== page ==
Kuwait: Criteria and procedures for granting citizenship to bidoon through DNA testing
|Publisher||Canada: Immigration and Refugee Board of Canada|
|Author||Research Directorate, Immigration and Refugee Board, Canada|
|Publication Date||12 February 1999|
|Citation / Document Symbol||KWT31126.E|
|Cite as||Canada: Immigration and Refugee Board of Canada, Kuwait: Criteria and procedures for granting citizenship to bidoon through DNA testing, 12 February 1999, KWT31126.E, available at: http://www.refworld.org/docid/3ae6ad602c.html [accessed 5 October 2015]|
|Disclaimer||This is not a UNHCR publication. UNHCR is not responsible for, nor does it necessarily endorse, its content. Any views expressed are solely those of the author or publisher and do not necessarily reflect those of UNHCR, the United Nations or its Member States.|
No specific information on criteria and procedures for granting citizenship to bidoon through DNA testing could be found among the sources consulted by the Research Directorate. A counsellor at the Embassy of the State of Kuwait said she was unaware of such a programme (9 Feb. 1999). However, on 27 February 1996 Reuters reported on Kuwaiti government plans to use DNA tests to provide evidence on claims by bidoon of Kuwaiti kinship. In September 1998 the government announced that a programme for DNA testing had been established (Middle East International 18 Sept. 1998, 14; KSC Television 6 Sept. 1998; AFP 20 Sept. 1998). AFP reported that 400 samples had been sent to London for tests (ibid.), while the government was also reported as saying: "adopting DNA testing is a non-negotiable basis to assess the right of citizenship through a claim of kinship to a Kuwaiti mother, father or other relative" (Middle East International 18 Sept. 1998, 14; KSC Television 6 Sept. 1998). The government's statement about DNA testing was one of several other measures announced pertaining to Kuwaiti citizenship (ibid.).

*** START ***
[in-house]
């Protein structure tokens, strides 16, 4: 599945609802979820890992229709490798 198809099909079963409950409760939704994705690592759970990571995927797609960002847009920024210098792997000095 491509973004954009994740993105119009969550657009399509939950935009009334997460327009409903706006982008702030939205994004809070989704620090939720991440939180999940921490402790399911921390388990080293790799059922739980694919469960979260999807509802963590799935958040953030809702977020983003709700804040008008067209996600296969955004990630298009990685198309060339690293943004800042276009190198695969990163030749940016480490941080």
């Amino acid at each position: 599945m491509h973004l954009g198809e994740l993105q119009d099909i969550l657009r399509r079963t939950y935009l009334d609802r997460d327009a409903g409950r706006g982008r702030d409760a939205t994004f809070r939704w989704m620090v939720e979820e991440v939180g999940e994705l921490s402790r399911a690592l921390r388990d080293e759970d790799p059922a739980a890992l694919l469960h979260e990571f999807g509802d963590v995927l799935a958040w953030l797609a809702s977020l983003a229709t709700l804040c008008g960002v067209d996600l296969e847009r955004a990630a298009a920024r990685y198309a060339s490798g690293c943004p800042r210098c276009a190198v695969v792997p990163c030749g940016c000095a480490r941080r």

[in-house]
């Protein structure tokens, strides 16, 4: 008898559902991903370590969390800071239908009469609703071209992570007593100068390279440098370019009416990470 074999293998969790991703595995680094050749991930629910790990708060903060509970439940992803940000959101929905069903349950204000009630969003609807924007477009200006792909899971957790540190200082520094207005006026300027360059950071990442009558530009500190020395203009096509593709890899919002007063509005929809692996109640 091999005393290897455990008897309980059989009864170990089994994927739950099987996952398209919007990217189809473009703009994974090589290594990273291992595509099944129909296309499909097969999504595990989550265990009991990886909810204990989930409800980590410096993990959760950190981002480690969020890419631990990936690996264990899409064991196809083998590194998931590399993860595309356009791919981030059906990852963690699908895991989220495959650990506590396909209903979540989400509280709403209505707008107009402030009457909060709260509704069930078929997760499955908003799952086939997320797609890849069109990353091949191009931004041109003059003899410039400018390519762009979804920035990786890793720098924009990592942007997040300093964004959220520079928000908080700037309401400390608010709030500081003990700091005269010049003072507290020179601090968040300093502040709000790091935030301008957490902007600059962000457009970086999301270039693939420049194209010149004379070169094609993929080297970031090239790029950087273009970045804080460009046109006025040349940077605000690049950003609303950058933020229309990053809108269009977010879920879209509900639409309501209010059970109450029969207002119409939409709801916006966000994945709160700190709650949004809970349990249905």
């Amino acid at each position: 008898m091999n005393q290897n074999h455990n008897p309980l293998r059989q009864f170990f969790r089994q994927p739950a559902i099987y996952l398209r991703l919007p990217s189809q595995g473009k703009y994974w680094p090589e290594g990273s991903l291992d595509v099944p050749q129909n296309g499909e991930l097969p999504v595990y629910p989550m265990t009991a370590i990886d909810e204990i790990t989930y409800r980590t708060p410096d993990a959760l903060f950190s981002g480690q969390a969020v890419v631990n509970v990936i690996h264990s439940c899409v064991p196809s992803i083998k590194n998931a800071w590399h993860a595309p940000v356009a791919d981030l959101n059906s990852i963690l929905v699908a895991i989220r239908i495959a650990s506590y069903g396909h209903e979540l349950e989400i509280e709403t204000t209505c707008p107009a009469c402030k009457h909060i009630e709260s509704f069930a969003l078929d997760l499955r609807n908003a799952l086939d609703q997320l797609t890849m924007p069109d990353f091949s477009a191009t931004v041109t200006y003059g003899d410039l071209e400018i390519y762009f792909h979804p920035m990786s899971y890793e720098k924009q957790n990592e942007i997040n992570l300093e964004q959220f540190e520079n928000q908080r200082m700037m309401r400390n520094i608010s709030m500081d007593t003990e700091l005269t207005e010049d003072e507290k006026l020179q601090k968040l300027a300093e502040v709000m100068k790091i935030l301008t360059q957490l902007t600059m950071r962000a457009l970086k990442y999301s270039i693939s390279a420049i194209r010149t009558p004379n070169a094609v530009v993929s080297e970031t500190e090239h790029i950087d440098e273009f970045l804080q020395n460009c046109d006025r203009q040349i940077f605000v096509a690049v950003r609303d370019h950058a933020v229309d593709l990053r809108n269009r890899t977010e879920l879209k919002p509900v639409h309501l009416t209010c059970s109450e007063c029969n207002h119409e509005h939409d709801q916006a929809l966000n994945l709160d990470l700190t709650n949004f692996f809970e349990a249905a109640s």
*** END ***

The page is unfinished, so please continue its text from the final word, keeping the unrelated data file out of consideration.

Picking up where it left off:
During a 10 February 1999 telephone interview a Professor of Political Science at Kuwait University, who is also the Head of the Committee for the Defence of War Victims, stated that the government has provided few details of the programme. He said that "every now and then something appears in the press" but that nothing of substance had been announced. He added there have been reports that DNA testing had been used in "very limited cases, but to what extent is not clear." The professor stated that the DNA programme announced by the government was a "sort of pressure mechanism" that "looks like they're pushing to use." He explained that the government had encountered cases where false claims of Kuwaiti kinship had been made whereby some persons had claimed they had blood ties to Kuwaiti citizens, which were subsequently shown not to exist. As such, the intent of the DNA programme was to precisely resolve claims of blood ties.
This Response was prepared after researching publicly accessible information currently available to the Research Directorate within time constraints. This Response is not, and does not purport to be, conclusive as to the merit of any particular claim to refugee status or asylum. Please find below the list of sources consulted in researching this Information Request.
Agence France Presse (AFP). 20 September 1998. "Kuwait Carries Out DNA Tests for Citizenship." (NEXIS)
Embassy of the State of Kuwait, Ottawa. 9 February 1999. Telephone interview with counsellor.
Kuwait KSC Television (KSC). 6 September 1998. "Kuwait Adopts DNA Tests For Assessing Right to Citizenship." (FBIS-NES-98-249 6 Sept. 1998/WNC)
Middle East International [London]. 18 September 1998. No. 583. Peter Fevilhearde. "DNA Testing for Kuwait's Bidun?"
Reuters. 27 February 1996. William Maclean. "Five Years On, Plight of Stateless Haunts Kuwait." (NEXIS)
Additional Sources Consulted
Electronic sources: IRB Databases, LEXIS/NEXIS, Internet, REFWORLD, World News Connection (WNC).
One non-documentary source contacted did not provide information on the requested subject.